If miracles are all around us, you may well ask, why aren’t they more accepted? For one thing, miracles are not what most people are looking for. Miracles can be very inconvenient. If miracles are real, then God is real. If God is real, then He can make demands on our lives. I mentioned the great French author Emile Zola. Zola is famous for defending Captain Alfred Dreyfus, a Jewish officer in the French army falsely accused of treason in 1894. Emile Zola despised the French establishment and French Catholics, some of whom were anti-Semitic members of that establishment. France was torn apart by the defense that Zola presented in the press and Dreyfus’ subsequent exoneration assured Zola’s place in history.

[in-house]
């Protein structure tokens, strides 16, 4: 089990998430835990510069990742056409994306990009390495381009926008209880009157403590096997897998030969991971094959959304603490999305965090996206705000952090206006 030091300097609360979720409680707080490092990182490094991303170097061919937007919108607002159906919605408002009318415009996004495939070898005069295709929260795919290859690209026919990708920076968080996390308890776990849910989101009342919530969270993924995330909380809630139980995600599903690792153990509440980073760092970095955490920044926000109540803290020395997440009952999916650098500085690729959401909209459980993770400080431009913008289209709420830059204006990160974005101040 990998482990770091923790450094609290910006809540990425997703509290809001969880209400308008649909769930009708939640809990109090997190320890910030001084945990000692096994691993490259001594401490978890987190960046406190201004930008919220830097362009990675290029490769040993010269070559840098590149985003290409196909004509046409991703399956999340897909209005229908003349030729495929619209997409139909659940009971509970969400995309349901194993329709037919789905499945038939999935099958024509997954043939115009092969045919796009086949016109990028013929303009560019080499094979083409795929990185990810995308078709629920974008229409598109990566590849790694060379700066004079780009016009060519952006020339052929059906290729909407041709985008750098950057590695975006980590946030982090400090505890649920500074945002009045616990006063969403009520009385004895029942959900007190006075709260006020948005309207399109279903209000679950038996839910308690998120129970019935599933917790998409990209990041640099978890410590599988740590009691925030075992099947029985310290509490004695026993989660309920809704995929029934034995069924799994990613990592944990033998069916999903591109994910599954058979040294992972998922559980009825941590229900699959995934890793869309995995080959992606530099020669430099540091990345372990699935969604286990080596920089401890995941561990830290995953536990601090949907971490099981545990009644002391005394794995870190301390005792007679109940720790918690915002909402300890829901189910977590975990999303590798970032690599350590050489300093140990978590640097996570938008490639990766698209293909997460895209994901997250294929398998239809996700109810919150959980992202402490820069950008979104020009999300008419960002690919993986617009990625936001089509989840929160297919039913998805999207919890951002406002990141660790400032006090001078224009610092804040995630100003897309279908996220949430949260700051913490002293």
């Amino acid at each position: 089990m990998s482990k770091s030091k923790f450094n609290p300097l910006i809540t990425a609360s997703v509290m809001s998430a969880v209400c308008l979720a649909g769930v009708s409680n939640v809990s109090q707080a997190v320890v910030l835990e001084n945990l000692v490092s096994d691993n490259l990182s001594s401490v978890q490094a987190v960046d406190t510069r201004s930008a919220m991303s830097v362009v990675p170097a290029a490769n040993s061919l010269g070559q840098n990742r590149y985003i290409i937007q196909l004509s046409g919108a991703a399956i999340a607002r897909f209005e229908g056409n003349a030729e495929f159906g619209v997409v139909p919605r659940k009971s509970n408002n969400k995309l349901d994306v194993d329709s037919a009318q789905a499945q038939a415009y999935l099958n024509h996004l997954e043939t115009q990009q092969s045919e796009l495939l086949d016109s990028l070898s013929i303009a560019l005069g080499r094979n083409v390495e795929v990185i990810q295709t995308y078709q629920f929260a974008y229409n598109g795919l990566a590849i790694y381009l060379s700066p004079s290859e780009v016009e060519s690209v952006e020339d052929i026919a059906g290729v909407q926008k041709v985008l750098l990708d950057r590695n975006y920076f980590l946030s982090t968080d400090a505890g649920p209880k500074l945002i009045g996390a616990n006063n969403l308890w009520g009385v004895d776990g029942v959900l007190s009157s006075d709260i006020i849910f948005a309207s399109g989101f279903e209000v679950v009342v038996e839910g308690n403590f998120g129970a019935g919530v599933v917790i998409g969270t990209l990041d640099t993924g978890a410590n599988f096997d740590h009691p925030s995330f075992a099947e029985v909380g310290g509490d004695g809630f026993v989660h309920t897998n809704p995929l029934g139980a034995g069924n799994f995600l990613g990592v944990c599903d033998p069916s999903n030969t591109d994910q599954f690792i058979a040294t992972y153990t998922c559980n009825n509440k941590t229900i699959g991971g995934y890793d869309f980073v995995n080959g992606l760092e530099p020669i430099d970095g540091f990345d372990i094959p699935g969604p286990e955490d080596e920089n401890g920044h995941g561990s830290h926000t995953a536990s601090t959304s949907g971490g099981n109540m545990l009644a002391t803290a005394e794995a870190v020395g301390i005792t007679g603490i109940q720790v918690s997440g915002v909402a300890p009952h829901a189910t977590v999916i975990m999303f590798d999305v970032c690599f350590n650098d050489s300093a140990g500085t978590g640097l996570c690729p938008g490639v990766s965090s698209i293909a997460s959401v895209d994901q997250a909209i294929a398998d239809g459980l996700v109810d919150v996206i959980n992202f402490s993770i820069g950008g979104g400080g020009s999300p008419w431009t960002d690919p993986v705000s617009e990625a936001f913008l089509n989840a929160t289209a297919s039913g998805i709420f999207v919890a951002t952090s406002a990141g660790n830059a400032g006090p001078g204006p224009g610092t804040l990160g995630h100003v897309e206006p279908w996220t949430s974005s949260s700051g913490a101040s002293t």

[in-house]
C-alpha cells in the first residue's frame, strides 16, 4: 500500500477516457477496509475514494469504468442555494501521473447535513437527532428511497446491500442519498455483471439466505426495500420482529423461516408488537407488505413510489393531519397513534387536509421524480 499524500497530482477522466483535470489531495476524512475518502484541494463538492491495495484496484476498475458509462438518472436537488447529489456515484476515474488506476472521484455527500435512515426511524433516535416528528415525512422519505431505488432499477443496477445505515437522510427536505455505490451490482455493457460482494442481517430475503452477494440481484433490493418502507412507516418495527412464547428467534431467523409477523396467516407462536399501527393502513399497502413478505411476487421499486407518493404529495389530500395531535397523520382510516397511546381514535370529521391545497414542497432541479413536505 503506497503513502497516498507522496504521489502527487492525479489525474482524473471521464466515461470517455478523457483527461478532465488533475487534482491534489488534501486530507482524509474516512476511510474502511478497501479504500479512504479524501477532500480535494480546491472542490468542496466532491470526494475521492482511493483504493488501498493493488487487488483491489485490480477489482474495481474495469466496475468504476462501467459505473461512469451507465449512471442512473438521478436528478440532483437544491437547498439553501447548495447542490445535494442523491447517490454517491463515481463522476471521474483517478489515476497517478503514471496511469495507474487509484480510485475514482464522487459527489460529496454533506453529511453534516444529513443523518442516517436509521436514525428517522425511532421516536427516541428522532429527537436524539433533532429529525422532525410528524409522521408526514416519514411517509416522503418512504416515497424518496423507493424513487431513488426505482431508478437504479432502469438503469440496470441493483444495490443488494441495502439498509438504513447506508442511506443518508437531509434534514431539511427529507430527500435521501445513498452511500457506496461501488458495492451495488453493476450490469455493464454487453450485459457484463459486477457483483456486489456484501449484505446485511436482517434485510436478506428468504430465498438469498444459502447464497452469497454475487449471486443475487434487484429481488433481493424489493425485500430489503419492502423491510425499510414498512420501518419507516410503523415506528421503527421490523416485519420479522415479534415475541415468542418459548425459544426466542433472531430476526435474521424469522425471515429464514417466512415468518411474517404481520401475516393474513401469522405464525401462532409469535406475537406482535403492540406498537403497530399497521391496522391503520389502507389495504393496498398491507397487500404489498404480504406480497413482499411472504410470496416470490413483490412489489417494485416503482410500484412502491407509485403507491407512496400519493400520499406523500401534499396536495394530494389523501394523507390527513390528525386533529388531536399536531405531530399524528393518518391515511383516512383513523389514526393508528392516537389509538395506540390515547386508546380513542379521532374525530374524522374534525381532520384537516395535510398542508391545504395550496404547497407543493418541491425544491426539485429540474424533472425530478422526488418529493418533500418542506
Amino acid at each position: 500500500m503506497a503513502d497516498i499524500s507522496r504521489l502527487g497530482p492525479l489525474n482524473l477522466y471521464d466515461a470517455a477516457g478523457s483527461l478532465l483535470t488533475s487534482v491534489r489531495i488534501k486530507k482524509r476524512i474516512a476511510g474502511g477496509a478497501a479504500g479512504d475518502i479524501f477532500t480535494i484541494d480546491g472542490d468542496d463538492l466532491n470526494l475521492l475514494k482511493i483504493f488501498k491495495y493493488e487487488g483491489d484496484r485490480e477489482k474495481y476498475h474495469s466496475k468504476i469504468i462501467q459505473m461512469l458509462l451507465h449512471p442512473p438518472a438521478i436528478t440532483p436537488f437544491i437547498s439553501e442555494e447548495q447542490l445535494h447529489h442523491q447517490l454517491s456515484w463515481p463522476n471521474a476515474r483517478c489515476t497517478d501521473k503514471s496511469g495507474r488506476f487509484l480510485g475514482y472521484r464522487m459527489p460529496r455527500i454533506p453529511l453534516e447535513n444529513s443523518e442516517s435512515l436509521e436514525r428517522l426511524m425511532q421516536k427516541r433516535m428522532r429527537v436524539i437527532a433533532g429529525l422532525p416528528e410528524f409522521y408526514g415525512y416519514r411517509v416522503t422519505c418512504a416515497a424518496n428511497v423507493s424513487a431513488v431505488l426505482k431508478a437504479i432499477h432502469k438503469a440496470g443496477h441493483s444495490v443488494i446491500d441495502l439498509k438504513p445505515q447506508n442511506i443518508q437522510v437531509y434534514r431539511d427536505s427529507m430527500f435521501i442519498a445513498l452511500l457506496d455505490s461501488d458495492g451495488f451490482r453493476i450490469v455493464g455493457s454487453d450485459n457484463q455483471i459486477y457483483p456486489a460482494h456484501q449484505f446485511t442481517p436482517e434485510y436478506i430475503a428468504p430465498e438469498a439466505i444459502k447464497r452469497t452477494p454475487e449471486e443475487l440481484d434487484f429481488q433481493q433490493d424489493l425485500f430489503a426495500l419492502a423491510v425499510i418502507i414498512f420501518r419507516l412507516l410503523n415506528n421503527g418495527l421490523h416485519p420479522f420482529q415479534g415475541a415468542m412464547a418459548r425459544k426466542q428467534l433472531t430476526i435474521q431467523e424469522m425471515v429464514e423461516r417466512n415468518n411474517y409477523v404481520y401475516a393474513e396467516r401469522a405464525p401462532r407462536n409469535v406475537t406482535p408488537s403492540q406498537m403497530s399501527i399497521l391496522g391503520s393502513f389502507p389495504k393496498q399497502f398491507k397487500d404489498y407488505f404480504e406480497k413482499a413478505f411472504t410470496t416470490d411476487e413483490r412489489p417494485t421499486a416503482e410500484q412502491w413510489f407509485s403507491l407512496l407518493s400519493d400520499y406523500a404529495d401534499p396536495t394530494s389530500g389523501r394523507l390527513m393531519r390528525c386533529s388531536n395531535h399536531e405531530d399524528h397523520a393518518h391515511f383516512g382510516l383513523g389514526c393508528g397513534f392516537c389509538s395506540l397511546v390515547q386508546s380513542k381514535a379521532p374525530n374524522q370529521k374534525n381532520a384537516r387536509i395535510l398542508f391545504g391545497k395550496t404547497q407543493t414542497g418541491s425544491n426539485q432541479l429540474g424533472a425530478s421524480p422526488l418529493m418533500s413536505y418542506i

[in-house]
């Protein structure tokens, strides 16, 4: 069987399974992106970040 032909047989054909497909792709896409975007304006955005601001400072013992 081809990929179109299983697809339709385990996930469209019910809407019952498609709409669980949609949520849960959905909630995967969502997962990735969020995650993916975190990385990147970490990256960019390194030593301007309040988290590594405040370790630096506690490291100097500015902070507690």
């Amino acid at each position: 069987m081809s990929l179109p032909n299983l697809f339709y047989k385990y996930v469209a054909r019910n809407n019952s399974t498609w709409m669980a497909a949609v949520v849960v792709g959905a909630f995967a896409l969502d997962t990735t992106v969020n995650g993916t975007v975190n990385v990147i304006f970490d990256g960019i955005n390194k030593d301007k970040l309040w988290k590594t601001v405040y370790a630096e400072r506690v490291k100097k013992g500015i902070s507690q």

Before his defense of Dreyfus, Zola had written a book called “Lourdes.” He had promised to tell the French people the true story of Lourdes. What he produced was probably one of the greatest lies in the history of literature, the “Da Vinci Code” of its day. In researching his novel “Lourdes,” Zola spent three weeks there. On the train to Lourdes, he got to know a very sick young woman named Marie LeMarchand . She had lupus, tuberculosis and festering sores on her legs and face. Zola had said to Dr. Boissariee, one of the attending physicians at Lourdes, that, “I only wanted to see a cut finger dipped in the water and come out cured.” Marie LeMarchand was immersed in the baths at Lourdes and was instantly healed, her lesions and sores disappeared and her skin was made new. Dr. Boissariee said to the distinguished Mr. Zola, “Ah, Monsieur Zola, behold the case of your dreams!” Zola replied, “ I don’t want to look at her. To me she is still ugly.” Zola witnessed three astonishing healings at Lourdes, but told Dr. Boissariee that if “I were to see all the sick at Lourdes healed, I would not believe in a miracle.” In his novel, he referred to another case he had witnessed; that of Marie Lebranchu who was in the final stages of tuberculosis. She, too, was instantly healed. Zola kept in touch with the Ms. Lebranchu for a long while after her healing, just to make sure her cure was permanent. It was. She lived for 26 more years. Yet, in his novel Zola portrays her as “La Grivotte,” dying on the train home. He lied and became rich and famous by doing so, Captain Dreyfus notwithstanding!